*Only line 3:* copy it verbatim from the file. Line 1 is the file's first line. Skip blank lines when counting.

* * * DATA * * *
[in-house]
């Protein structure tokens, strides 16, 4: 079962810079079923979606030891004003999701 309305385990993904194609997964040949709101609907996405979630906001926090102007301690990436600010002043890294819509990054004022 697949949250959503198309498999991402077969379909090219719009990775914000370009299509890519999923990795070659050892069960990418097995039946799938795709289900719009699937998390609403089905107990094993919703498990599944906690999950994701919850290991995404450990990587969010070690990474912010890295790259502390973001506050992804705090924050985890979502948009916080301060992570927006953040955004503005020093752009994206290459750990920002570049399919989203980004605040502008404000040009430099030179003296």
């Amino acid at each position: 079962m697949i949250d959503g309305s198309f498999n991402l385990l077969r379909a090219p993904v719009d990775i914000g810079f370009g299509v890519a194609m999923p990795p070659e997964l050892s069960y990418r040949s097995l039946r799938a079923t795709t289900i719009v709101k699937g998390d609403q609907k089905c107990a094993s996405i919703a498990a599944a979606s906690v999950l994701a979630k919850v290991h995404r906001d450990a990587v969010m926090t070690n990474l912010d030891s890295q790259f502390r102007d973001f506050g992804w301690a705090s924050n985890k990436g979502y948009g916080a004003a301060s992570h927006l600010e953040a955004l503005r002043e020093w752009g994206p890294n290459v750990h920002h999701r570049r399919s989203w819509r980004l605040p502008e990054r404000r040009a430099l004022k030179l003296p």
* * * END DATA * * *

């Amino acid at each position: 079962m697949i949250d959503g309305s198309f498999n991402l385990l077969r379909a090219p993904v719009d990775i914000g810079f370009g299509v890519a194609m999923p990795p070659e997964l050892s069960y990418r040949s097995l039946r799938a079923t795709t289900i719009v709101k699937g998390d609403q609907k089905c107990a094993s996405i919703a498990a599944a979606s906690v999950l994701a979630k919850v290991h995404r906001d450990a990587v969010m926090t070690n990474l912010d030891s890295q790259f502390r102007d973001f506050g992804w301690a705090s924050n985890k990436g979502y948009g916080a004003a301060s992570h927006l600010e953040a955004l503005r002043e020093w752009g994206p890294n290459v750990h920002h999701r570049r399919s989203w819509r980004l605040p502008e990054r404000r040009a430099l004022k030179l003296p």